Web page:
Measuring the power of information in organizations

Niv Ahituv*, Nava Carmi

*Corresponding author for this work

Research output: Contribution to journalArticlepeer-review


This study empirically explores the link between power and information in organizations, and while doing so it also suggests a method to measure the relative power of an organizational unit in an organization due to the information it possesses. The study is based on the Strategic Contingencies Theory according to which the better a unit copes with uncertainty, the more central it is to the organization and the harder it is to replace its employees, consequently, the unit is more powerful relative to other units in the organization. In this study, information is regarded as an explanatory (independent) variable, additional to the traditional variables of the strategic contingencies theory. Two types of power were measured - perceived power and participation power; and two types of information were investigated - conveyed information and produced information. In general, it was found out that information indeed affects the organizational power of units within the organization. The influence is both direct and indirect, through a control variable - the type (i.e., the function) of the unit. Counter intuitively, the size of the unit or sub-unit (except for one case), the industrial sector and the number of employees in the entire organization were not found to affect the power of a sub-unit. It is known that some top executives in organizations tend to minimize the importance and value of the information systems when they do not produce immediate financial benefits. The result of this study, defining information as a factor influencing the power of the organizational sub-unit, is likely to confirm the important role of the information systems in the organization and to provide an additional explanation to the productivity paradox in the sense that information is not only a vehicle to provide economic value but rather an instrument to increase or sustain power.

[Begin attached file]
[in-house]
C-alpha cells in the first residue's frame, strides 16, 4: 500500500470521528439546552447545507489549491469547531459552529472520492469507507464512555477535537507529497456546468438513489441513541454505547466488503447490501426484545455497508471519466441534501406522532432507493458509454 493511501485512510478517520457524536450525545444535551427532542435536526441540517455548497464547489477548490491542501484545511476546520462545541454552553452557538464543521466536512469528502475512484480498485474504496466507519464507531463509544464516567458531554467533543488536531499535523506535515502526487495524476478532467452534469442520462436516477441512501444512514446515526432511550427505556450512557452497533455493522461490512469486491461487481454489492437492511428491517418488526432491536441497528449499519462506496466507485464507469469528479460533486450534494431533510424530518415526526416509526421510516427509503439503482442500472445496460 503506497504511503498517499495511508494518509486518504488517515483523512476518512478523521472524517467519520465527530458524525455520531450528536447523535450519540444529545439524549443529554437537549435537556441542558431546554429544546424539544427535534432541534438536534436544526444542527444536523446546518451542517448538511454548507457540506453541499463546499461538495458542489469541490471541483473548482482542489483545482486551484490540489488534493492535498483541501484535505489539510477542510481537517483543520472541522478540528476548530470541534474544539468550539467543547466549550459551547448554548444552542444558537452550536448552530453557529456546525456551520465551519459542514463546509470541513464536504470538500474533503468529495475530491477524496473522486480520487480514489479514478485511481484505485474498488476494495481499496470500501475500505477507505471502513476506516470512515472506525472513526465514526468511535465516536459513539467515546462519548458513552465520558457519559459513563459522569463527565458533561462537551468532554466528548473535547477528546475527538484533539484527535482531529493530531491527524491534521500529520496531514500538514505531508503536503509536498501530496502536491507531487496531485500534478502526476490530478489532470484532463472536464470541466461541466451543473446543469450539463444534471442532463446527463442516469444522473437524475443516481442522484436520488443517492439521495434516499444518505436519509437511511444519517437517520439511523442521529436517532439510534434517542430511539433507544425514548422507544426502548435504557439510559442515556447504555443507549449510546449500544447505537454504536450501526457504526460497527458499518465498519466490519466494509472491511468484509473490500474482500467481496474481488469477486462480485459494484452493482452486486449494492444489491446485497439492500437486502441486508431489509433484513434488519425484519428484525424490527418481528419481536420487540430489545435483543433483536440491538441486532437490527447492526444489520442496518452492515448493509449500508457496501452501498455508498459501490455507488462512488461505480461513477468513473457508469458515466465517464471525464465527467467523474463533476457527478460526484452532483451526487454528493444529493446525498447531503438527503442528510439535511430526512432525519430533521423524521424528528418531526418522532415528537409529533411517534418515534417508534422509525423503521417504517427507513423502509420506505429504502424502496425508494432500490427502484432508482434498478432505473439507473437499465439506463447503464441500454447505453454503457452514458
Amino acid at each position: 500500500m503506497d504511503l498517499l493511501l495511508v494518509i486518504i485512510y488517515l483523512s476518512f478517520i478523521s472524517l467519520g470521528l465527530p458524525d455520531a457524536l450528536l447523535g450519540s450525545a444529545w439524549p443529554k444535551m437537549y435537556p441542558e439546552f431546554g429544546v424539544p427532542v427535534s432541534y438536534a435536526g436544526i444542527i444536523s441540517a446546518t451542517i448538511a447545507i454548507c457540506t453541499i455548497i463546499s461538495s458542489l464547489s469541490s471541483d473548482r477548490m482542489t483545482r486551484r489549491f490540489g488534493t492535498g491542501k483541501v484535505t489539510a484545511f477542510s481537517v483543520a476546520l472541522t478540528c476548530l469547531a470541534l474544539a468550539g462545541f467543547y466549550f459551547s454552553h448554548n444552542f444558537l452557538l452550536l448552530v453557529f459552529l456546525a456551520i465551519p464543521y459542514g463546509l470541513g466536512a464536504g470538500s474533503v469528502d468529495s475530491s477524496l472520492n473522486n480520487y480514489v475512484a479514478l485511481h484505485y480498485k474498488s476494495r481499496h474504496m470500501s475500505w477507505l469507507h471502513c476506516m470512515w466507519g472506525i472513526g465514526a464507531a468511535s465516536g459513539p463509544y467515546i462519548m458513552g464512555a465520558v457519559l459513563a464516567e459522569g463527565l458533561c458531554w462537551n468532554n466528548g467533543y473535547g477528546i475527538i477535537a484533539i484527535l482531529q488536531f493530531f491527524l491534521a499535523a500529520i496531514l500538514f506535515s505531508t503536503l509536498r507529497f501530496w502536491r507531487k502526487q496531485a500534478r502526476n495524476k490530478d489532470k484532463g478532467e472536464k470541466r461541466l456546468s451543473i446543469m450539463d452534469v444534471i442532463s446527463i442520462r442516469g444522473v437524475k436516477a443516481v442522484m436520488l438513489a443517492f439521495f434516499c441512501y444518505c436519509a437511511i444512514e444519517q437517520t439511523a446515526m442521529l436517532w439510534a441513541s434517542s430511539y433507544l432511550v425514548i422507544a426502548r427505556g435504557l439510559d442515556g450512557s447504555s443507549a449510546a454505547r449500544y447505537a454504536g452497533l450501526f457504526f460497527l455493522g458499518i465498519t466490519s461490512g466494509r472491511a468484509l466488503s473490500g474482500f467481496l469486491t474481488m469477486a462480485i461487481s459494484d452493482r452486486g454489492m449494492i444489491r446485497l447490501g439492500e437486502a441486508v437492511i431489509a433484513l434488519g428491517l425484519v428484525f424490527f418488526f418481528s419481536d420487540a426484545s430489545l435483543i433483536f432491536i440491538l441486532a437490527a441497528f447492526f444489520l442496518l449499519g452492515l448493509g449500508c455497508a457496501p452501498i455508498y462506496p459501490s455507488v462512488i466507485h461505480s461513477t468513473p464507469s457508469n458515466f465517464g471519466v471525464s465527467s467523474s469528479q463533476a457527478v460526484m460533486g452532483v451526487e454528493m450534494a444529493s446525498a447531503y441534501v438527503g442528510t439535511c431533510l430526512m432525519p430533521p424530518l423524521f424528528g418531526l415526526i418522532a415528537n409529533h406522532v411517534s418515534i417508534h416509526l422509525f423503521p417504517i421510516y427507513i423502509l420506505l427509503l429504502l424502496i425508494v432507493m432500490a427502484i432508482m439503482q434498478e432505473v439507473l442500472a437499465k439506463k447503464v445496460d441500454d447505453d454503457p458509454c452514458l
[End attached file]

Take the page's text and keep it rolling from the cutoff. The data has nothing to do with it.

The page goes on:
Original languageEnglish
Pages (from-to)231-246
Number of pages16
JournalHuman Systems Management
Issue number4
StatePublished - 2007


  • Information and power
  • Organizational power
  • Participation power
  • Perceived power
  • Strategic contingencies theory
  • The power of organizational units
  • Value of information


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